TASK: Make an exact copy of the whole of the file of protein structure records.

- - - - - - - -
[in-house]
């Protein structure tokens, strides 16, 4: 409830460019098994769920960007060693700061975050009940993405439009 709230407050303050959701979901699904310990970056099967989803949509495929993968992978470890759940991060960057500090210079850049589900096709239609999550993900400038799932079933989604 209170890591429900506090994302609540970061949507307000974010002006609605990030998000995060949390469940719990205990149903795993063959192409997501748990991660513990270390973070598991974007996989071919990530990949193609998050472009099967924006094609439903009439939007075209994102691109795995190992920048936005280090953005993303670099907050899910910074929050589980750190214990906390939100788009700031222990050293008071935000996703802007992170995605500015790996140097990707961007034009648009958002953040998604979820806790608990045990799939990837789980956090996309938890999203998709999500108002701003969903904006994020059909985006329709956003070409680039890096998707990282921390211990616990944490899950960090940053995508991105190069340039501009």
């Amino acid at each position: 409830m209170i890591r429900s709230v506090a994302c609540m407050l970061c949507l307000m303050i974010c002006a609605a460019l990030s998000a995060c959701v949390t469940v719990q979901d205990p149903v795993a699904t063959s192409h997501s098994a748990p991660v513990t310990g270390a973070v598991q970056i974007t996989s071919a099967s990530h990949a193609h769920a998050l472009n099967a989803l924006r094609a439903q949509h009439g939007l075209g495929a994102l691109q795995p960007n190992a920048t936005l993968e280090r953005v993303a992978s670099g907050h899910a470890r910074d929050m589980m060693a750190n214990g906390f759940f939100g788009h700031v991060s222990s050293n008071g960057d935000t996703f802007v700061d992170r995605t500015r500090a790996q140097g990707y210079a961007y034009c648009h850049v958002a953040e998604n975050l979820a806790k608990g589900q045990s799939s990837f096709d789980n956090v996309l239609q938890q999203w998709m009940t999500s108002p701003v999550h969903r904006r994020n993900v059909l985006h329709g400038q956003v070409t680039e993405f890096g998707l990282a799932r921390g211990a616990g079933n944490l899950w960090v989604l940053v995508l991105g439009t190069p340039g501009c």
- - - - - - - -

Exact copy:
[in-house]
């Protein structure tokens, strides 16, 4: 409830460019098994769920960007060693700061975050009940993405439009 709230407050303050959701979901699904310990970056099967989803949509495929993968992978470890759940991060960057500090210079850049589900096709239609999550993900400038799932079933989604 209170890591429900506090994302609540970061949507307000974010002006609605990030998000995060949390469940719990205990149903795993063959192409997501748990991660513990270390973070598991974007996989071919990530990949193609998050472009099967924006094609439903009439939007075209994102691109795995190992920048936005280090953005993303670099907050899910910074929050589980750190214990906390939100788009700031222990050293008071935000996703802007992170995605500015790996140097990707961007034009648009958002953040998604979820806790608990045990799939990837789980956090996309938890999203998709999500108002701003969903904006994020059909985006329709956003070409680039890096998707990282921390211990616990944490899950960090940053995508991105190069340039501009």
């Amino acid at each position: 409830m209170i890591r429900s709230v506090a994302c609540m407050l970061c949507l307000m303050i974010c002006a609605a460019l990030s998000a995060c959701v949390t469940v719990q979901d205990p149903v795993a699904t063959s192409h997501s098994a748990p991660v513990t310990g270390a973070v598991q970056i974007t996989s071919a099967s990530h990949a193609h769920a998050l472009n099967a989803l924006r094609a439903q949509h009439g939007l075209g495929a994102l691109q795995p960007n190992a920048t936005l993968e280090r953005v993303a992978s670099g907050h899910a470890r910074d929050m589980m060693a750190n214990g906390f759940f939100g788009h700031v991060s222990s050293n008071g960057d935000t996703f802007v700061d992170r995605t500015r500090a790996q140097g990707y210079a961007y034009c648009h850049v958002a953040e998604n975050l979820a806790k608990g589900q045990s799939s990837f096709d789980n956090v996309l239609q938890q999203w998709m009940t999500s108002p701003v999550h969903r904006r994020n993900v059909l985006h329709g400038q956003v070409t680039e993405f890096g998707l990282a799932r921390g211990a616990g079933n944490l899950w960090v989604l940053v995508l991105g439009t190069p340039g501009c």